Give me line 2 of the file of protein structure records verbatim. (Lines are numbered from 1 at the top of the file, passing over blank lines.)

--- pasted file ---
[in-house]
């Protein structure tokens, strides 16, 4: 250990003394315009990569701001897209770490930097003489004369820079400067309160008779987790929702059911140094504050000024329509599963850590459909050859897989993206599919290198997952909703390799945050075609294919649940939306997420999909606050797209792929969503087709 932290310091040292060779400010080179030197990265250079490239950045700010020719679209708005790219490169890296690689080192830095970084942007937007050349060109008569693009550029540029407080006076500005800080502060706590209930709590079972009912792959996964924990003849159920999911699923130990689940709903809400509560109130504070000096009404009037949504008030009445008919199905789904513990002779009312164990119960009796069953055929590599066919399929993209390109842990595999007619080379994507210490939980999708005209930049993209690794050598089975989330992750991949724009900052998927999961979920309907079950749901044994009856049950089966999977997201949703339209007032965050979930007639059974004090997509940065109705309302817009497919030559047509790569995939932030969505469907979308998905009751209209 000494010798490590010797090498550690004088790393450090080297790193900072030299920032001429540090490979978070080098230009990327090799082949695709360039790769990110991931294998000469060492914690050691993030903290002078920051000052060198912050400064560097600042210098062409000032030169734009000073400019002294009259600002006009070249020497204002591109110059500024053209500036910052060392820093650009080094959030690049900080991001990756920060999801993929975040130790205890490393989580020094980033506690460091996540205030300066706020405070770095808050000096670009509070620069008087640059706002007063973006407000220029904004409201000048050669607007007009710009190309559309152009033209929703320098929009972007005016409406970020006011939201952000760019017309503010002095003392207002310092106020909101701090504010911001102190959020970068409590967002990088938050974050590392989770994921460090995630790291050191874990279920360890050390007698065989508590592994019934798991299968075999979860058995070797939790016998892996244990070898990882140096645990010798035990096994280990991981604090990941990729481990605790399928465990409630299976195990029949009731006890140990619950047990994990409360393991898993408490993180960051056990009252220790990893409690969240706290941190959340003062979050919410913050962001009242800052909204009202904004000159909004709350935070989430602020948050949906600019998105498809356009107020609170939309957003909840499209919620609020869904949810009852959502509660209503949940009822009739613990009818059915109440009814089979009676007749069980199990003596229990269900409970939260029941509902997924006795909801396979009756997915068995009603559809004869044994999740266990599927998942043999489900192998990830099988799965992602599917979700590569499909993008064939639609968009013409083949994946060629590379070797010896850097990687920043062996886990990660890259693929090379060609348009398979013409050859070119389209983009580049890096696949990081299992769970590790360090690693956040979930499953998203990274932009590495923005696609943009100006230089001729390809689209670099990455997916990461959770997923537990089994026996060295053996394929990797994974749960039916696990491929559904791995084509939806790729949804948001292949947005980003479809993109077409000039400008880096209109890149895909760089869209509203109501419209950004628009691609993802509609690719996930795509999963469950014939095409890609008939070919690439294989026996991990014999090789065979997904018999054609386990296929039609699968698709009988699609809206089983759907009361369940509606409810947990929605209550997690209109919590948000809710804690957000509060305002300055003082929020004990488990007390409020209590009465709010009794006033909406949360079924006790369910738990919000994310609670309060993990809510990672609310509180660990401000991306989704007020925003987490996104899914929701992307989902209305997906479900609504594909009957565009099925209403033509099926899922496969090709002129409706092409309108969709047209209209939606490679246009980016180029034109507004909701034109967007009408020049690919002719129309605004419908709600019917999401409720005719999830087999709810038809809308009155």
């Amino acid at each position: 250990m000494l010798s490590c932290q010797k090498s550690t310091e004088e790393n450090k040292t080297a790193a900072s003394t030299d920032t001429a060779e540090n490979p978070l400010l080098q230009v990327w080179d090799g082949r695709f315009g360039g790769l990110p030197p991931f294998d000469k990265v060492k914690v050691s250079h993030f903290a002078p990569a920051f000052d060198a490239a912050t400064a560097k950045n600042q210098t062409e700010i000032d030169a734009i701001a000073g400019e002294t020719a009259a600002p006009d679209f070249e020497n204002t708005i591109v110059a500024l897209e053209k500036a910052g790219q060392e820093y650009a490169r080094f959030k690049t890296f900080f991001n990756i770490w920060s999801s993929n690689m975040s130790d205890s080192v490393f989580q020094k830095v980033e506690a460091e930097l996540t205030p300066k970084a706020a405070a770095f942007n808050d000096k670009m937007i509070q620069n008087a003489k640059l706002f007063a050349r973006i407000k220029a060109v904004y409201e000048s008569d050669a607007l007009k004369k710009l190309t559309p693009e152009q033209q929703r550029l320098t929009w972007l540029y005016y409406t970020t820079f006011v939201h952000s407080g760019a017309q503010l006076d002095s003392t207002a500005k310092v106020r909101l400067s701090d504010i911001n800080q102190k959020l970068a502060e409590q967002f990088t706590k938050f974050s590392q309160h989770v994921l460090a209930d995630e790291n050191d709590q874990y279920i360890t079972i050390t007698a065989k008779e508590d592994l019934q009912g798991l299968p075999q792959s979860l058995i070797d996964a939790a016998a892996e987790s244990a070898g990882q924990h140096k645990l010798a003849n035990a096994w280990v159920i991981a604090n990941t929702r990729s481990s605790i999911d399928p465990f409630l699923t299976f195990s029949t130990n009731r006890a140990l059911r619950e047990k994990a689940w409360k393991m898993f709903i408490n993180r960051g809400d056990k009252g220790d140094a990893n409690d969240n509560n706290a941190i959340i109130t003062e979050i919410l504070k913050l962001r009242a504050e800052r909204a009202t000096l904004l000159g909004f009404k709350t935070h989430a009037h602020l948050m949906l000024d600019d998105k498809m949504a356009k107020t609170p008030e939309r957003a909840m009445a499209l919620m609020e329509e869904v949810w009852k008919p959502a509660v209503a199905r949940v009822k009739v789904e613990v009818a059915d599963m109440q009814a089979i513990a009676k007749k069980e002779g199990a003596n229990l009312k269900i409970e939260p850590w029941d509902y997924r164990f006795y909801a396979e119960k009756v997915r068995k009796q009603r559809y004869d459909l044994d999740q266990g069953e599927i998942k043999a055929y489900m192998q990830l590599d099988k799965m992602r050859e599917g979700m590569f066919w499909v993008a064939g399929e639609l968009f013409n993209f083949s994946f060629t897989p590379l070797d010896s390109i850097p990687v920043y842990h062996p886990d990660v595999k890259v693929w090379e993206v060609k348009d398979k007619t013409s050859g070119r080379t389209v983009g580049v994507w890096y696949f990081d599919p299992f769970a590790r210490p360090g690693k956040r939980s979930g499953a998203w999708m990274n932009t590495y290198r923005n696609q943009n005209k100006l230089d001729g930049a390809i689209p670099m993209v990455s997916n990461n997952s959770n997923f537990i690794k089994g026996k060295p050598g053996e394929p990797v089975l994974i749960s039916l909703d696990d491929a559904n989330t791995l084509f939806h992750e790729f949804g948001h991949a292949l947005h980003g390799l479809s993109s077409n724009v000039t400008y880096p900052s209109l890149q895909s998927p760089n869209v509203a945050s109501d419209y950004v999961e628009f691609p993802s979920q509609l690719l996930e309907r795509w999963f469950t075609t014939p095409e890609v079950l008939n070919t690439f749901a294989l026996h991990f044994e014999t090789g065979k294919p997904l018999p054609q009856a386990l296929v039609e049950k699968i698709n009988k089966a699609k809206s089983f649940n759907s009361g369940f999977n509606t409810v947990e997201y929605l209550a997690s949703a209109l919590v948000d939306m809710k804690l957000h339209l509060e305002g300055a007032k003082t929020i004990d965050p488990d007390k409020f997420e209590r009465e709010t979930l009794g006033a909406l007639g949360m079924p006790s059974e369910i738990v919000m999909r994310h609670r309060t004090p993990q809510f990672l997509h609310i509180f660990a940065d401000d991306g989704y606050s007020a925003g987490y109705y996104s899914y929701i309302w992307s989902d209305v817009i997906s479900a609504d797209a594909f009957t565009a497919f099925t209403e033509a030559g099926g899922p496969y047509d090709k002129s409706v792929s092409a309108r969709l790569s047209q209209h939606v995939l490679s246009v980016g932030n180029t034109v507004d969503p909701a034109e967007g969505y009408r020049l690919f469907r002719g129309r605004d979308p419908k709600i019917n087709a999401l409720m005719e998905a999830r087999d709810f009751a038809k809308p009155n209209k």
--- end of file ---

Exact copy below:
């Protein structure tokens, strides 16, 4: 250990003394315009990569701001897209770490930097003489004369820079400067309160008779987790929702059911140094504050000024329509599963850590459909050859897989993206599919290198997952909703390799945050075609294919649940939306997420999909606050797209792929969503087709 932290310091040292060779400010080179030197990265250079490239950045700010020719679209708005790219490169890296690689080192830095970084942007937007050349060109008569693009550029540029407080006076500005800080502060706590209930709590079972009912792959996964924990003849159920999911699923130990689940709903809400509560109130504070000096009404009037949504008030009445008919199905789904513990002779009312164990119960009796069953055929590599066919399929993209390109842990595999007619080379994507210490939980999708005209930049993209690794050598089975989330992750991949724009900052998927999961979920309907079950749901044994009856049950089966999977997201949703339209007032965050979930007639059974004090997509940065109705309302817009497919030559047509790569995939932030969505469907979308998905009751209209 000494010798490590010797090498550690004088790393450090080297790193900072030299920032001429540090490979978070080098230009990327090799082949695709360039790769990110991931294998000469060492914690050691993030903290002078920051000052060198912050400064560097600042210098062409000032030169734009000073400019002294009259600002006009070249020497204002591109110059500024053209500036910052060392820093650009080094959030690049900080991001990756920060999801993929975040130790205890490393989580020094980033506690460091996540205030300066706020405070770095808050000096670009509070620069008087640059706002007063973006407000220029904004409201000048050669607007007009710009190309559309152009033209929703320098929009972007005016409406970020006011939201952000760019017309503010002095003392207002310092106020909101701090504010911001102190959020970068409590967002990088938050974050590392989770994921460090995630790291050191874990279920360890050390007698065989508590592994019934798991299968075999979860058995070797939790016998892996244990070898990882140096645990010798035990096994280990991981604090990941990729481990605790399928465990409630299976195990029949009731006890140990619950047990994990409360393991898993408490993180960051056990009252220790990893409690969240706290941190959340003062979050919410913050962001009242800052909204009202904004000159909004709350935070989430602020948050949906600019998105498809356009107020609170939309957003909840499209919620609020869904949810009852959502509660209503949940009822009739613990009818059915109440009814089979009676007749069980199990003596229990269900409970939260029941509902997924006795909801396979009756997915068995009603559809004869044994999740266990599927998942043999489900192998990830099988799965992602599917979700590569499909993008064939639609968009013409083949994946060629590379070797010896850097990687920043062996886990990660890259693929090379060609348009398979013409050859070119389209983009580049890096696949990081299992769970590790360090690693956040979930499953998203990274932009590495923005696609943009100006230089001729390809689209670099990455997916990461959770997923537990089994026996060295053996394929990797994974749960039916696990491929559904791995084509939806790729949804948001292949947005980003479809993109077409000039400008880096209109890149895909760089869209509203109501419209950004628009691609993802509609690719996930795509999963469950014939095409890609008939070919690439294989026996991990014999090789065979997904018999054609386990296929039609699968698709009988699609809206089983759907009361369940509606409810947990929605209550997690209109919590948000809710804690957000509060305002300055003082929020004990488990007390409020209590009465709010009794006033909406949360079924006790369910738990919000994310609670309060993990809510990672609310509180660990401000991306989704007020925003987490996104899914929701992307989902209305997906479900609504594909009957565009099925209403033509099926899922496969090709002129409706092409309108969709047209209209939606490679246009980016180029034109507004909701034109967007009408020049690919002719129309605004419908709600019917999401409720005719999830087999709810038809809308009155």